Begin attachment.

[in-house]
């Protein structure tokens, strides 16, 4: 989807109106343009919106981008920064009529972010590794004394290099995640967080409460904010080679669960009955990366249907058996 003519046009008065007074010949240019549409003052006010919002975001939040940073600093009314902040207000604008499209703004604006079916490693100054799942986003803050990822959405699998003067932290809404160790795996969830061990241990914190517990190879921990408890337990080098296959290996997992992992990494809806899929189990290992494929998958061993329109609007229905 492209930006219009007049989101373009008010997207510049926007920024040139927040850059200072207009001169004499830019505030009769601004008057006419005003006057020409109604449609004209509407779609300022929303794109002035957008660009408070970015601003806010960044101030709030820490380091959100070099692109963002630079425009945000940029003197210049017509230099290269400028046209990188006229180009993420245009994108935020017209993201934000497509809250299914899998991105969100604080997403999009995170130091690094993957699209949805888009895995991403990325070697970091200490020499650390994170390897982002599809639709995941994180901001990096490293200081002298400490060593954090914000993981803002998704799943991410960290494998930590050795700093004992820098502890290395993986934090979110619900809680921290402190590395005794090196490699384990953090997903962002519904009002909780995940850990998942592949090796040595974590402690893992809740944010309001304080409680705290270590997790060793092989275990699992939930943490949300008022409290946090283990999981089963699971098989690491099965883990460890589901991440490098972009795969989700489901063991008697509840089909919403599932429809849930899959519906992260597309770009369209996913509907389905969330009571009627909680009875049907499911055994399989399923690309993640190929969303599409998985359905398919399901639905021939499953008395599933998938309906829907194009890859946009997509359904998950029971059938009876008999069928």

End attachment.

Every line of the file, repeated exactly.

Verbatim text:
[in-house]
């Protein structure tokens, strides 16, 4: 989807109106343009919106981008920064009529972010590794004394290099995640967080409460904010080679669960009955990366249907058996 003519046009008065007074010949240019549409003052006010919002975001939040940073600093009314902040207000604008499209703004604006079916490693100054799942986003803050990822959405699998003067932290809404160790795996969830061990241990914190517990190879921990408890337990080098296959290996997992992992990494809806899929189990290992494929998958061993329109609007229905 492209930006219009007049989101373009008010997207510049926007920024040139927040850059200072207009001169004499830019505030009769601004008057006419005003006057020409109604449609004209509407779609300022929303794109002035957008660009408070970015601003806010960044101030709030820490380091959100070099692109963002630079425009945000940029003197210049017509230099290269400028046209990188006229180009993420245009994108935020017209993201934000497509809250299914899998991105969100604080997403999009995170130091690094993957699209949805888009895995991403990325070697970091200490020499650390994170390897982002599809639709995941994180901001990096490293200081002298400490060593954090914000993981803002998704799943991410960290494998930590050795700093004992820098502890290395993986934090979110619900809680921290402190590395005794090196490699384990953090997903962002519904009002909780995940850990998942592949090796040595974590402690893992809740944010309001304080409680705290270590997790060793092989275990699992939930943490949300008022409290946090283990999981089963699971098989690491099965883990460890589901991440490098972009795969989700489901063991008697509840089909919403599932429809849930899959519906992260597309770009369209996913509907389905969330009571009627909680009875049907499911055994399989399923690309993640190929969303599409998985359905398919399901639905021939499953008395599933998938309906829907194009890859946009997509359904998950029971059938009876008999069928």